(Larry Sharkey / Los Angeles Times)

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Opinion: We need to stop watering down MLK’s legacy

Every year, Dr. Martin Luther King, a civil rights activist, is commemorated for his words which inspired a chain of peaceful protests in the 1950s and early 60s that caused America to reevaluate its segregation and disenfranchisement laws, ultimately resulting in the Civil Rights Act of 1964 and the Voting Rights Act of 1965.  Today,…
<a href="https://highschool.latimes.com/author/aleeyaaalam/" target="_self">Aleeyaa Alam</a>

Aleeyaa Alam

February 3, 2021

Every year, Dr. Martin Luther King, a civil rights activist, is commemorated for his words which inspired a chain of peaceful protests in the 1950s and early 60s that caused America to reevaluate its segregation and disenfranchisement laws, ultimately resulting in the Civil Rights Act of 1964 and the Voting Rights Act of 1965

Today, MLK’s peaceful rhetoric has been weaponized as a way to wrongfully critique the Black Lives Matter movement, and his legacy has been largely watered down to his Letter from the Birmingham Jail and his infamous “I Have a Dream” speech given on the Lincoln Memorial. MLK’s mission went past what many Americans perceive him as and was much more radical than most remember him as. 

Dr. King had always shown signs of radicalism, and many were quick to dismiss the signs of these philosophies.

After his assassination in 1968, James Baldwin, an American activist and poet, compared King’s work with Malcolm X’s, stating they began “at what seemed to be very different points … and espousing, or representing very different philosophies,” but “by the time each met his death there was practically no difference between them.”

However, King constantly criticized white moderates, this became especially apparent in the “Letter from Birmingham Jail,” where he tore into the image of white liberals who “deplored the [civil rights] demonstrations,” but not the “conditions that brought the demonstrations about.”

His letter challenges the lack of empathy these moderates showed towards the treatment of Black men and women.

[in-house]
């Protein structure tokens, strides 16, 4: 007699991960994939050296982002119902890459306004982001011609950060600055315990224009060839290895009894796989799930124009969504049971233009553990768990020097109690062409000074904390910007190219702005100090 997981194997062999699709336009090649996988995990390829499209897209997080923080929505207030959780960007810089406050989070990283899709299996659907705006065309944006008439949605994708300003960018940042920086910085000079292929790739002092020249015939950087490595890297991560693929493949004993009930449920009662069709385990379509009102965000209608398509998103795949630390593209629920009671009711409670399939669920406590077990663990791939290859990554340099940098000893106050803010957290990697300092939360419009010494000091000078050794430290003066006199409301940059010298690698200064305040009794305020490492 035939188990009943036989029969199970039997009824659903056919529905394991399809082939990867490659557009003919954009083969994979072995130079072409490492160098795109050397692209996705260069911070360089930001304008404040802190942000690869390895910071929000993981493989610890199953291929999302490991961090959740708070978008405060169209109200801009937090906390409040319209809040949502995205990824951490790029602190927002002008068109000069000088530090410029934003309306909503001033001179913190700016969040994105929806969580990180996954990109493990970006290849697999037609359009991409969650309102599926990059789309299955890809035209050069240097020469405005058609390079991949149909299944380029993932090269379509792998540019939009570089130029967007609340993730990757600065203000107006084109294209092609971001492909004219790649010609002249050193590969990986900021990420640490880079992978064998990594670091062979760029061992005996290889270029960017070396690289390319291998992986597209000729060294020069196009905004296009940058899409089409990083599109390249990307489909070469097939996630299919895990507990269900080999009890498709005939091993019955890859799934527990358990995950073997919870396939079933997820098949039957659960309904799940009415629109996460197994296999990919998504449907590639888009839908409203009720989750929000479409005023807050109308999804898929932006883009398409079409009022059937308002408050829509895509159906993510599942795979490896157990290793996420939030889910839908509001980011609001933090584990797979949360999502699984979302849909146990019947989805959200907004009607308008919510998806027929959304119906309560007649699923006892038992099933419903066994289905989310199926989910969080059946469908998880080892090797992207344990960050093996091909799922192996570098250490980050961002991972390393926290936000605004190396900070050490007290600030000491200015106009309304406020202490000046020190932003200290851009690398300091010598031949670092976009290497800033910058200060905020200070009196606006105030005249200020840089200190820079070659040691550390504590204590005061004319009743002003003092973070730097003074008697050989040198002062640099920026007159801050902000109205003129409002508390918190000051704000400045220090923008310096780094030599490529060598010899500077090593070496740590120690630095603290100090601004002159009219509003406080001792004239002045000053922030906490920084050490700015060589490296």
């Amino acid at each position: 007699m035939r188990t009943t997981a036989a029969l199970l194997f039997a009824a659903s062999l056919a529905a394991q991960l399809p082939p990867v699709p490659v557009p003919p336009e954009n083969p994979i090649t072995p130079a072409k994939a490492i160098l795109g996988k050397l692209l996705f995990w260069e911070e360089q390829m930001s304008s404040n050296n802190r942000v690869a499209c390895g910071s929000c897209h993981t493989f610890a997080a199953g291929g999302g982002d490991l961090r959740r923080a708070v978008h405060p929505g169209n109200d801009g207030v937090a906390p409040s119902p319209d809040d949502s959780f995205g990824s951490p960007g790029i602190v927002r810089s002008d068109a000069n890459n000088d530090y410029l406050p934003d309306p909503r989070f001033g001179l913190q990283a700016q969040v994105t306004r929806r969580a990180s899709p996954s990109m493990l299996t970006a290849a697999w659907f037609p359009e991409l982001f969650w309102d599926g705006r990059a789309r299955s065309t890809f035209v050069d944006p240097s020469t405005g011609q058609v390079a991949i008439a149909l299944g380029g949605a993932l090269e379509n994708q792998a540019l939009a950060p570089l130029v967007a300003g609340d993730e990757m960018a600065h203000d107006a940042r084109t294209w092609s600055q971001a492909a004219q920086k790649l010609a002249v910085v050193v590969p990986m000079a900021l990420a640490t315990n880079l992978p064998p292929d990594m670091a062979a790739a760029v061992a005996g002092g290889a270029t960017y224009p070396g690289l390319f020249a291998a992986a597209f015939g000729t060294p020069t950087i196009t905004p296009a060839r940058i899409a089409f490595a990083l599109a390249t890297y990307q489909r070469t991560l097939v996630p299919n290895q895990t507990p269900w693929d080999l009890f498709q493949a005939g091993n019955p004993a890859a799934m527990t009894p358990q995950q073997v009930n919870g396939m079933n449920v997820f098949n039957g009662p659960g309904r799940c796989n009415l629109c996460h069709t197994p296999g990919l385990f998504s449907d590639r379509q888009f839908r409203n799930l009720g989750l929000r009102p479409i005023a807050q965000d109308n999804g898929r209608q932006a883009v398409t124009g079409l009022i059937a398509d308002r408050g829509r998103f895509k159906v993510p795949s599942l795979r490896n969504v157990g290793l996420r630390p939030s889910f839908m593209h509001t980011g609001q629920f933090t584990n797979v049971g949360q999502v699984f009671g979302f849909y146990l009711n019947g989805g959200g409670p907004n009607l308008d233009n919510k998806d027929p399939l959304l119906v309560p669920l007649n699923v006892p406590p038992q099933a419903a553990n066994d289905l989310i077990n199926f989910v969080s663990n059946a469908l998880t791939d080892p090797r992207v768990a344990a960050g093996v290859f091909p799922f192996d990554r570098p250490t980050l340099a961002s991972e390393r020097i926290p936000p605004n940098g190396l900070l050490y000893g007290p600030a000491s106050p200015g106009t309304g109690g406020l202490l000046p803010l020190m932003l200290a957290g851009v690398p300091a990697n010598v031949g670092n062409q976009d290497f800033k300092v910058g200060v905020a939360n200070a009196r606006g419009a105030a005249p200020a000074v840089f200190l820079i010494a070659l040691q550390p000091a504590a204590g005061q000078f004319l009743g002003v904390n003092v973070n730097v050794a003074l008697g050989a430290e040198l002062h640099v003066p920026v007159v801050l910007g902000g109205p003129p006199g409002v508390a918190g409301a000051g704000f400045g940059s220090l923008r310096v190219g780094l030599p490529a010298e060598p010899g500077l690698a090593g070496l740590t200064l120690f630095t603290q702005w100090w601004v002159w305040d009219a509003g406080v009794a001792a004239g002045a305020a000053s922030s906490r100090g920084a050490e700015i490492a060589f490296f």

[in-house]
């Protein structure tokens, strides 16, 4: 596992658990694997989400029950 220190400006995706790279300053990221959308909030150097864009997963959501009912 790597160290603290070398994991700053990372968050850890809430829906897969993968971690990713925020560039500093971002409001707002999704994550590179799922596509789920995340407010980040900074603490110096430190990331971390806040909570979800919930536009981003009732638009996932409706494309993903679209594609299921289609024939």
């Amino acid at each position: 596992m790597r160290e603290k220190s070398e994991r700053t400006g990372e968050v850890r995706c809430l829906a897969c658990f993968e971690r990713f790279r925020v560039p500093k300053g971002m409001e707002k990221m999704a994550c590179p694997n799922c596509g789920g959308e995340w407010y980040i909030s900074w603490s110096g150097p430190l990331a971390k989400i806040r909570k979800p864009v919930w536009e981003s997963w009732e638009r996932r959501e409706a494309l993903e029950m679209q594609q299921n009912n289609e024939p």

At the height of his work, King was despised and feared by a majority of white Americans as a radical. As a seminary student, he had been influenced by the Christian socialist thinking of Reinhold Niebuhr, and both of them supported the idea of social injustice stemming from political and economic power being in the hands of a singular, dominant group.

Affecting primarily Black Americans (and poor white Americans), this belief largely explained the conditions African Americans found themselves in as something that was due to the economics of structural racism. In an era when anti-communist sentiment was pervasive, it was dangerous for African American leaders to express left-wing views. 

King embraced Marxist-inflected thoughts, and in his 1967 book, “Where Do We Go From Here: Chaos or Community?” he argued that capitalism has led to a gap between the wealthy and poverty. Also, it has created conditions “permitting necessities to be taken from the many to give luxuries to the few.” 

King’s fight against poverty, militarism, materialism and racism is severely undermentioned in modern media. Instead, his own words are used against the modern day fight for racial justice.

Last summer while Black Lives Matter protests were taking place in hundreds of cities nationwide, Dr. King’s son tweeted his father’s wise words, stating “A riot is the voice of the unheard.”

Martin Luther King III was met with extreme backlash, many stating he was taking his own father’s words out of context. The legacy of Martin Luther King, Jr. has been politicized in a way to silence the outrage of the same people MLK would have given a platform to. 

Dr. King died with an extremely high disapproval rate. He would be shocked to see how popular he has become. He would be even more shocked to see how his rhetoric was being used today.

Learning the true history behind his work, not simply accepting his more popular sayings, is how we must commemorate his work.